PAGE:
What Would Happen When Interest Rates Go Up

By now you probably heard that bonds, and in particular long-term US Treasury bonds, did the best in 2011 among all major asset classes. Here are the performances of select Vanguard mutual funds in 2011:

Vanguard Long-Term Treasury Fund (VUSTX) +29.28%
Vanguard Long-Term Bond Index Fund (VBLTX) +22.06%
Vanguard Long-Term Investment-Grade Fund (VWESX) +17.18%
Vanguard Inflation-Protected Securities Fund (VIPSX) +13.24%
Vanguard Intermediate-Term Treasury Fund (VFITX) +9.80%
Vanguard Total Bond Market Index Fund Admiral (VBTLX) +7.69%
Vanguard Total Stock Market Index Fund Admiral (VTSAX) +1.08%
Vanguard Total Int’l Stock Index Fund Admiral (VTIAX) -14.52%
Vanguard Emerging Markets Stock Index Fund Admiral (VEMAX) -19.05%

The great returns from bonds came from capital gains, not bond interest. For instance, of the 29.28% return from Vanguard Long-Term Treasury Fund (VUSTX), 25.11% was capital gains. The income return was only 4.17%. If it gained 25% in one year because interest rates went down, can it give it all back (lose 20%) in another year when interest rates go back to what it had been before?

Of course it can. That’s just how bond math works. If you benefited from capital gains when interest rates went down, be ready to relinquish those gains when the reverse happens. For all the flak Bill Gross got for bailing out of Treasuries too soon, if you did the same, it may not be that bad after all over a full cycle: you missed the gains but you will also miss the reversal, provided that you don’t lose your resolve and chase the performance after a huge price run-up.

It’s the same for gold. If you missed the gains in gold, no big deal. You will also miss the reversal down the road.

If you invested in a broadly diversified, intermediate-term bond fund, for instance Vanguard’s Total Bond Market Index fund, bad news. You missed the the gigantic gains in 2011. Instead of earning 25% in capital gains in a long-term US Treasury bond fund, you earned only 4.3% in capital gains. When added to a 3.4% return from interest income, you got a 7.7% total return. It’s still much better than the returns from stocks, but it’s also a far cry from the 29% return from long-term Treasuries.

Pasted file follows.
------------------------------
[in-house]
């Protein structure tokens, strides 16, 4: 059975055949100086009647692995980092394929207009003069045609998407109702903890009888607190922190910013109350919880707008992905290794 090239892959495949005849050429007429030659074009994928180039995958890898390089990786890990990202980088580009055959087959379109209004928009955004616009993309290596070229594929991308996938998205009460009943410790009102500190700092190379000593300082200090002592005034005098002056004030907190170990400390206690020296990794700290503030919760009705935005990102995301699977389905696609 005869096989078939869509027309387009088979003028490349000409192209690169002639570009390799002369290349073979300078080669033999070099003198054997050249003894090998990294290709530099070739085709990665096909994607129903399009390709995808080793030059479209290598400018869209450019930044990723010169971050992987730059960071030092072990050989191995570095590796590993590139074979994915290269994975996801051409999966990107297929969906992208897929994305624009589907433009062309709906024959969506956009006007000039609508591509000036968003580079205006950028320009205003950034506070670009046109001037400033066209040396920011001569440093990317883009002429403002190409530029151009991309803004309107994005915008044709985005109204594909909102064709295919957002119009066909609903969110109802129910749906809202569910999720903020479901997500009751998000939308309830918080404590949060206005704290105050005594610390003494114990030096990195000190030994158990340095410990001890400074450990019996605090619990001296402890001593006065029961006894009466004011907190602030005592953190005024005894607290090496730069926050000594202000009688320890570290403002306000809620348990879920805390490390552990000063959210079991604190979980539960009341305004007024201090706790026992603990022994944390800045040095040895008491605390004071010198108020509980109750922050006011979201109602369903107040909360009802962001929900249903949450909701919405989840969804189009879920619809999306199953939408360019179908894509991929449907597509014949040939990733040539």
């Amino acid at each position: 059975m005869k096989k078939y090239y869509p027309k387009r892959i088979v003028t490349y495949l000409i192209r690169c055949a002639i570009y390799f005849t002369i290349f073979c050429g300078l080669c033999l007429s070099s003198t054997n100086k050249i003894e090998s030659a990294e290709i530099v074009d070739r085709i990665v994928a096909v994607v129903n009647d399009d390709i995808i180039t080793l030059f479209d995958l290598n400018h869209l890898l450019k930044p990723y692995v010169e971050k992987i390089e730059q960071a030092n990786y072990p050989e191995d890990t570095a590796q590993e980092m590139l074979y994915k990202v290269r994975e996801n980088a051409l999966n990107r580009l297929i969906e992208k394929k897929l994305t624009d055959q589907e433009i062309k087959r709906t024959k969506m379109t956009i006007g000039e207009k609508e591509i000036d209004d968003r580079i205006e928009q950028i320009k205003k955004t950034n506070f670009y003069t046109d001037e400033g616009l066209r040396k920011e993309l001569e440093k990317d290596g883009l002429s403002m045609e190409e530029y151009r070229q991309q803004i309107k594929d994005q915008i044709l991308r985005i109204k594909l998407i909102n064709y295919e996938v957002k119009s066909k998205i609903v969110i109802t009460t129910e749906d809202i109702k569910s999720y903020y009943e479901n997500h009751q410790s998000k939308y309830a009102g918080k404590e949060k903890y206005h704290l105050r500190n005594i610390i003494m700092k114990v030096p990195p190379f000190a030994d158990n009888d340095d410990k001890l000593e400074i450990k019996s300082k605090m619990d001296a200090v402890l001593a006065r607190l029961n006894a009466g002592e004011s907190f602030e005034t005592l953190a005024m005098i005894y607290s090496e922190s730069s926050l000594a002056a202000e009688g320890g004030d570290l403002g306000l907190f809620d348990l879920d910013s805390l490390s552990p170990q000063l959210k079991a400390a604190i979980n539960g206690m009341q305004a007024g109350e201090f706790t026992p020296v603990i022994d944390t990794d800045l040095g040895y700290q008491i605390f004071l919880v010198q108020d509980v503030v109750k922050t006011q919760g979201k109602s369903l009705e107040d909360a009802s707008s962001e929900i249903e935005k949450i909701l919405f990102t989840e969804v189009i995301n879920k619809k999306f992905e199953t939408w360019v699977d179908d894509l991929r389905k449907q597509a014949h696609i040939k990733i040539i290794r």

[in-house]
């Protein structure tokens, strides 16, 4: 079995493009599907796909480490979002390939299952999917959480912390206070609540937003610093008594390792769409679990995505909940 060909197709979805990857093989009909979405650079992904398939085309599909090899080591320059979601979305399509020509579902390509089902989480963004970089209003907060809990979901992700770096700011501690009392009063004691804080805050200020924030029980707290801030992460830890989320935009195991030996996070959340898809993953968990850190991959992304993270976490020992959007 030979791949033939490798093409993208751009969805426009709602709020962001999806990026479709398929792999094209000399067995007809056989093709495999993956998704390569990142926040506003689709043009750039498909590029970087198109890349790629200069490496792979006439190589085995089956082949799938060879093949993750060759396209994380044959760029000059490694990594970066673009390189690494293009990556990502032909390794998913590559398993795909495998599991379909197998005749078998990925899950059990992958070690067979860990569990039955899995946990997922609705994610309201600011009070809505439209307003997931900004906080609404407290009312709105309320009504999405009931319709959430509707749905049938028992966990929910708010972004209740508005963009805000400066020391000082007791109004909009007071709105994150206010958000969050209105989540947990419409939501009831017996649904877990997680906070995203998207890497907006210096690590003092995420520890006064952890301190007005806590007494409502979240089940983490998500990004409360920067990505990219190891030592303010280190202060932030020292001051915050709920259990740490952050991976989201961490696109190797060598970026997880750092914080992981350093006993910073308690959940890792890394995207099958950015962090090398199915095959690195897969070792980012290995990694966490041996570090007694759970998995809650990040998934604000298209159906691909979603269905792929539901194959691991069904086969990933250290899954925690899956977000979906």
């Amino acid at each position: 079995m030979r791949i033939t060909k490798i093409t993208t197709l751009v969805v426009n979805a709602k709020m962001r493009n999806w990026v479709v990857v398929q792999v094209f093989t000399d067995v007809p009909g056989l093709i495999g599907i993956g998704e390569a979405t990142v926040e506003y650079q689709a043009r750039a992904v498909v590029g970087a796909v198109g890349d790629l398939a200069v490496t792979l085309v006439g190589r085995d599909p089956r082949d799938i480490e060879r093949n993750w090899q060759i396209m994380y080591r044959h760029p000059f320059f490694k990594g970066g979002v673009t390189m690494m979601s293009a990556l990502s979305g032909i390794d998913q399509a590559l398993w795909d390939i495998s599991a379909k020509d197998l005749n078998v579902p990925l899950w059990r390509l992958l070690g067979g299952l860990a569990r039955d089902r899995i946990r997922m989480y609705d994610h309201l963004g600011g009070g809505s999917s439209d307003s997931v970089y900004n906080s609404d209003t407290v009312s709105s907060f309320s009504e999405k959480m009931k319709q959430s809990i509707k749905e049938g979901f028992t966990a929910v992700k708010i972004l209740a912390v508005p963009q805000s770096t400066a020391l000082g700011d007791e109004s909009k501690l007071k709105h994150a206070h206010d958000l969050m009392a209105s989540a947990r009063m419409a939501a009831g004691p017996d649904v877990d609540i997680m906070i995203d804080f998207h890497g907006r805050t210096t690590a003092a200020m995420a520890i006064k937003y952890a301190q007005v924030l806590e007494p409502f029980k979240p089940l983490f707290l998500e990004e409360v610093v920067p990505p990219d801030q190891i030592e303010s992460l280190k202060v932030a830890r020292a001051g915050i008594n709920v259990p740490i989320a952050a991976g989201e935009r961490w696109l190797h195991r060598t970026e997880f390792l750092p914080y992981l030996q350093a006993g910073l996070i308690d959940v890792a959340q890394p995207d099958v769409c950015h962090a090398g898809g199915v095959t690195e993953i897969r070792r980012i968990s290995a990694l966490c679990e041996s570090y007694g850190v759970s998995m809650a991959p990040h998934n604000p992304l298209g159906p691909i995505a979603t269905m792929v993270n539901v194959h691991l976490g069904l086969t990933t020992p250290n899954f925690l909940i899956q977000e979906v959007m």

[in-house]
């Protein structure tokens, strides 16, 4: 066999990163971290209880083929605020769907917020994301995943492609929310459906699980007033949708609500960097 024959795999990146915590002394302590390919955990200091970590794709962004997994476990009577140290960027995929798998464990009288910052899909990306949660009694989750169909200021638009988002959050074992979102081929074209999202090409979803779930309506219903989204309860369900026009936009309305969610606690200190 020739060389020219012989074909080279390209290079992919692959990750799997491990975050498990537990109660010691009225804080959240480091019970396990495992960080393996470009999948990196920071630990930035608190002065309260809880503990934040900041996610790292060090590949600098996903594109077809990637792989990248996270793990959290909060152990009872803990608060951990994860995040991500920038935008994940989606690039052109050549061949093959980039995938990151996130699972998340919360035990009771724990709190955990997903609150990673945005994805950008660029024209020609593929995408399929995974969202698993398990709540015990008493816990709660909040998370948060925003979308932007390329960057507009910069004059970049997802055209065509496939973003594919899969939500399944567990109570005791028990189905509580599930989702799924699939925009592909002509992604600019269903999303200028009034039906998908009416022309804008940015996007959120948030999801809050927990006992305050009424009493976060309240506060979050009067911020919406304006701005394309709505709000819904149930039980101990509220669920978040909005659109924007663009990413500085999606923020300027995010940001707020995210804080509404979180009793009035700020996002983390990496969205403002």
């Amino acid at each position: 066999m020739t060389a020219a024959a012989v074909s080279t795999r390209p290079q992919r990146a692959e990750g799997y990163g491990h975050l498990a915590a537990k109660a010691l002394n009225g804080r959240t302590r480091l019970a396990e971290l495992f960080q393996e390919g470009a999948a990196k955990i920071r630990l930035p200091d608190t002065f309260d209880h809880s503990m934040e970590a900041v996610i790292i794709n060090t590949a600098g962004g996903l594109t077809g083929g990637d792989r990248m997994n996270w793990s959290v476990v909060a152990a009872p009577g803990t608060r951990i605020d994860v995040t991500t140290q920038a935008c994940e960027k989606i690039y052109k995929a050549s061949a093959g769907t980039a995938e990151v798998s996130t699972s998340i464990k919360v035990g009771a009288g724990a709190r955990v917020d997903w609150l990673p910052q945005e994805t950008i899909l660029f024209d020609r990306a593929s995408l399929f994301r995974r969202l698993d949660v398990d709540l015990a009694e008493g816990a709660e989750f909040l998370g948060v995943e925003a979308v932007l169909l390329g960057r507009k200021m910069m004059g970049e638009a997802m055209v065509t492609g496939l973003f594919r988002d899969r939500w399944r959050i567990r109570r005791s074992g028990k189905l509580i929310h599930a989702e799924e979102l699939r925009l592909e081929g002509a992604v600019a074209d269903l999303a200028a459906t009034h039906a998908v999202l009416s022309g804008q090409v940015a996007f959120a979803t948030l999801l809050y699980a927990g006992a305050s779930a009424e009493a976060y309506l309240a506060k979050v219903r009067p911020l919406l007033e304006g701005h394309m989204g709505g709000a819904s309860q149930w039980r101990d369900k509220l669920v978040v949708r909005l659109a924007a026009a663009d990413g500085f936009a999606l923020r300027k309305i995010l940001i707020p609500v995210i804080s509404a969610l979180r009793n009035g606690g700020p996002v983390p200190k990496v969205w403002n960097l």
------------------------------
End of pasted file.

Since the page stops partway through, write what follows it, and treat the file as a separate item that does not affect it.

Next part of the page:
The good news is that because you didn’t really benefit much from capital gains in a broadly diversified, intermediate-term bond fund, you won’t have to give back much when a reversal happens. Investment advisor Rick Ferri wrote Fears of Soaring Rates are Overblown, although he also called the situation in Treasury bonds a bubble.

"Today, the global credit crisis has caused a Treasury bond bubble."

He estimated that a broadly diversified intermediate-term bond fund such as Vanguard Total Bond Market Fund (VBTLX) will have a 0% nominal return over a 3-year period, maybe starting around 2014.

Whether this means that fears of soaring rates are overblown is subjective. I would think a 0% nominal return over a 3-year period is bad enough already. Why would you want a 0% return over a 3-year period when you can get a positive return elsewhere?

If Rick Ferri’s estimate is correct, it would make sense to buy a 5-year CD. The 5-year CD will have the same or higher yield than the bond fund in the first two years. When the bond fund earns zero in the next three years, the CD will still earn the same positive 2.x% yield.

According to DepositAccounts.com, at this time some places for a good 5-year CD include Melrose Credit Union (2.68%) and Pentagon Federal Credit Union (2.25%). Both credit unions accept members nationwide.

I also wrote about some other fixed income choices a short while ago in What to Do When Interest Rate Is So Low.

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  1. Investor Junkie says

    CDs and CD like options are less risky than bonds.

    I personally think there are some better deals with dividend paying stocks.

  2. nickel says

    “if you did the same, it may not be that bad after all over a full cycle: you missed the gains but you will also miss the reversal”

    The same can be said of sitting tight, right? Sure, you might get pounded on the way down, but you enjoyed the ride up.

  3. Harry Sit says

    @nickel – Yes, the same can be said about sitting tight. You already got some surprise gains. You can afford to give them back. If someone was prescient or lucky enough to be in long-term Treasuries in 2011, I don’t blame them for wanting to take some money off the table. That’s rebalancing: buy low, sell high.

  4. nickel says

    TFB: Absolutely. If the gains have knocked your allocation out of whack, then you should do the prudent thing and rebalance.

  5. dd says

    Nickel, sitting tight is not all it seems. For example: 100K goes down by 50% and then goes up 50%. You have 75K. If you rebalance at the low point with funds in other areas then you can enjoy the ride up and perhaps be at the same point of 100K.

  6. nickel says

    dd: Agreed, but that doesn’t really address what we’re talking about here. In this case, if you had sat tight, you would’ve enjoyed a 20%+ gain before any decreases associated with an eventual rate increase.

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